My intro physics text in my undergraduate education was by Halliday, Resnick, and Walker. I personally thought it was a quite good text, but what particularly stood out was its obsession with penguins. Probably a dozen or more problems involved penguins in very improbable situations. It was pretty funny. But there’s another problem I remember that involved a pig, which is a nice thing for undergrad physics students to think about. I won’t quote it directly as I don’t have the book with me (and I’m not sure how copyright works for physics problems anyway), but here’s the gist:
A pig slides down a ramp which is inclined at an angle 45 degrees above the horizontal. It takes twice as long to slide to the bottom of the ramp as it would have if there were no friction. What is the coefficient of friction?
It’s an interesting problem because it doesn’t give the length of the ramp, the time of the slide, or anything like that. You have to think a bit about how to approach it. In fact, let’s also pretend we don’t know the angle, and just call it θ. So let’s call the unknown length of the ramp x and we’ll figure out how long it takes to slide down without friction. We know that the acceleration is g sin(θ). Therefore the distance the frictionless pig slides in a time t is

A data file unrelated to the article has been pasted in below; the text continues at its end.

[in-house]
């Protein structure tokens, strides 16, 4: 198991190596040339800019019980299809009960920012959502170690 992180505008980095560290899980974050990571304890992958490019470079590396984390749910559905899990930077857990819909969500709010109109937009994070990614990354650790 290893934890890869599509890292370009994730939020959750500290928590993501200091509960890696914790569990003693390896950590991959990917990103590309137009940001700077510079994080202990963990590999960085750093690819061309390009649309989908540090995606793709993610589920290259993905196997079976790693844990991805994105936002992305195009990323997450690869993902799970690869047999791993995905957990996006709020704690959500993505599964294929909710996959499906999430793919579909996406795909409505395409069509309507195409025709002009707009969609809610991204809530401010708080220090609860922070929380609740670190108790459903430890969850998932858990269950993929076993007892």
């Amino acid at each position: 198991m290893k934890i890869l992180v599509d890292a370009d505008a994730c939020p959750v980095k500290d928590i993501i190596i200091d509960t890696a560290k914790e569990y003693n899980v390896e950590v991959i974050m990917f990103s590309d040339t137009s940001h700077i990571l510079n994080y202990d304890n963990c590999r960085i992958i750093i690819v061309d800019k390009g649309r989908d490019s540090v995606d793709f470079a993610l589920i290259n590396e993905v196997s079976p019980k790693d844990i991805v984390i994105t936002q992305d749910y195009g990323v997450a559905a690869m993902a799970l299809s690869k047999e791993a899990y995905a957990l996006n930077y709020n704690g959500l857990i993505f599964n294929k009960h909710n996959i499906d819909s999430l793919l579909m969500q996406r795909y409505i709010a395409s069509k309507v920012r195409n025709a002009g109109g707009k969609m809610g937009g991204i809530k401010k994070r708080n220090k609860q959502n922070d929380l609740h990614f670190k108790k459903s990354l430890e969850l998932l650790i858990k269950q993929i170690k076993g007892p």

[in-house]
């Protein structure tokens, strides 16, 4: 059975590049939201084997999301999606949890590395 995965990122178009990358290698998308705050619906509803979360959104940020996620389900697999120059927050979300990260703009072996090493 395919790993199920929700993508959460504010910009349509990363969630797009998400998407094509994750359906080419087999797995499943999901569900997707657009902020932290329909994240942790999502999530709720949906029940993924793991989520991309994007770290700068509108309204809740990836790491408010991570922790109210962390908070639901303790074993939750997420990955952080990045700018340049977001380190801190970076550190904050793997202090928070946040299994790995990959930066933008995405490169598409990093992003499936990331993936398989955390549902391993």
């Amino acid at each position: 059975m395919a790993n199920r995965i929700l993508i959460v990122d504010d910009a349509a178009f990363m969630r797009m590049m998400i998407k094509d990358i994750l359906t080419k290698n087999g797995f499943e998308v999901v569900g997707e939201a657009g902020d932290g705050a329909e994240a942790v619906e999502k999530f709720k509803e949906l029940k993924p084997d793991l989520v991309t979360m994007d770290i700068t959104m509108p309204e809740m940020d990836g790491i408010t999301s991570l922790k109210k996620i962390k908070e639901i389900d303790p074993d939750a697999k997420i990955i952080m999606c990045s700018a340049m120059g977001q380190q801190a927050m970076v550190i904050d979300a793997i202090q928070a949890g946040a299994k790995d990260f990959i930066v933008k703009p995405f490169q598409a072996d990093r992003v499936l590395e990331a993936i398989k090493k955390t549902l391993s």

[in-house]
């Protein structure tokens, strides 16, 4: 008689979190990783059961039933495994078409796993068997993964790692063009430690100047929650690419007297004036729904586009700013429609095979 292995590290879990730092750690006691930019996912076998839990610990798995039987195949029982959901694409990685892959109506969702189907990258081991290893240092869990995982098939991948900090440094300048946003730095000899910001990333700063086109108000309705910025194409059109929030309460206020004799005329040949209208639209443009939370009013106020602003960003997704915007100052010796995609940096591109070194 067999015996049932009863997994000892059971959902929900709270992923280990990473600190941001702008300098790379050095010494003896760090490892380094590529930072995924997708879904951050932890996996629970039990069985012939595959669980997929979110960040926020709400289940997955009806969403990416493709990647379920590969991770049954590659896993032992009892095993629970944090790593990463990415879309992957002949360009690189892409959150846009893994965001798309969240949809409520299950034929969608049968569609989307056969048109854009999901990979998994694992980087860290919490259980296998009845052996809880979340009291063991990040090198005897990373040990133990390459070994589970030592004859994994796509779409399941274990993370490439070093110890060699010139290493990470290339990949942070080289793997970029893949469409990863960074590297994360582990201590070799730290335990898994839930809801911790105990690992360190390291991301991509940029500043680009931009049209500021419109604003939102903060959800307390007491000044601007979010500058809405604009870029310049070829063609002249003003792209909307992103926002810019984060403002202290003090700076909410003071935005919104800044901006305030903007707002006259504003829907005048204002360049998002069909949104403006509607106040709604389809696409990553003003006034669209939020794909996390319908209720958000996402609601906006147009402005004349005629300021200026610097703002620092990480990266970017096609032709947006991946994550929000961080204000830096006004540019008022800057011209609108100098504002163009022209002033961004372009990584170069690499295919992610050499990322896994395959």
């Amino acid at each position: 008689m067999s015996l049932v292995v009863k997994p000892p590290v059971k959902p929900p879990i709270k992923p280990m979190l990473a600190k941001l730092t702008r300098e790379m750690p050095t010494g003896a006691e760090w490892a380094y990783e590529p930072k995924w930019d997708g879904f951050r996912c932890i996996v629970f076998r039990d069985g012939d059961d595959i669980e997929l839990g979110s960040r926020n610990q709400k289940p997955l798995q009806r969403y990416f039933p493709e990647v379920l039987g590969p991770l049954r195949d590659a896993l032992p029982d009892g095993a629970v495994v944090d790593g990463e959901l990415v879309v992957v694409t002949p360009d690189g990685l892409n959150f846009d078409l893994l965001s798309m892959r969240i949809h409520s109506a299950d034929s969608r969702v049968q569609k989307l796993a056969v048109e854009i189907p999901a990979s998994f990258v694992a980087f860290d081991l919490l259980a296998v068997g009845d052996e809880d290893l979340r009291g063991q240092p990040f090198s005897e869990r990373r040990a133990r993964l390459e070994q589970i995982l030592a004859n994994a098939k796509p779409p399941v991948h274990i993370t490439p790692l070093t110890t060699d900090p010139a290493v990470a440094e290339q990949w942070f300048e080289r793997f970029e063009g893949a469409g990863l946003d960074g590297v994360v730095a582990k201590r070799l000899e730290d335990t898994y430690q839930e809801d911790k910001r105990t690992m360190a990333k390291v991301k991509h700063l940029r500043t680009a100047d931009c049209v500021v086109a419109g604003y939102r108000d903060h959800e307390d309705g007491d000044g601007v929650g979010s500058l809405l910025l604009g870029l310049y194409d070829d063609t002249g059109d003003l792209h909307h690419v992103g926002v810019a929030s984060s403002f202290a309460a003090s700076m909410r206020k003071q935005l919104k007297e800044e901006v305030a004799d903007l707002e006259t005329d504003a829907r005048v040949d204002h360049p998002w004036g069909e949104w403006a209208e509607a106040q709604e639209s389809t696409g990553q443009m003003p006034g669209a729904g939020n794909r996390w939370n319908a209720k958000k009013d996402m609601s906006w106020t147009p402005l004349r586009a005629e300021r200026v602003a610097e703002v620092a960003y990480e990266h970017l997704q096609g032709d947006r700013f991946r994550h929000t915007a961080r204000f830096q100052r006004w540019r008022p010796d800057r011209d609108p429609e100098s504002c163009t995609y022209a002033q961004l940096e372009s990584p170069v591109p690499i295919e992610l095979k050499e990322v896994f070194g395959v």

Which implies that the time required to slide a distance x is
Well and good. But what about the case with friction? Well, aside from the force down the ramp from gravity, there’s a frictional force pointing upward. From the definition of the coefficient of friction μ = (friction force)/(normal force), we see that the total acceleration acting on the pig down the plane of the ramp is
You don’t see? Think of it in terms of forces, and then divide by m to find the acceleration. Notice that m doesn’t appear in any of the acceleration expressions. Thus the sliding time has nothing to do with how heavy the pig actually is. Plug that into our equation for sliding time, and we get that the sliding time for the pig with friction is
And that’s (we’re told), double the time of the frictionless time. Thus
Ugly, but all we’re after is μ. So solve for it!
Notice the x cancels, therefore the length of the board is irrelevant as well. Interestingly, this result also means that a smaller angle requires only a small frictional force to cause the sliding time to be twice as long. But this is what we expect, because a small angle means it will be sliding longer in the first place, giving friction a longer time to act. A silly problem to be sure, but one that’s an interesting and subtle exploration of some basic introductory classical mechanics!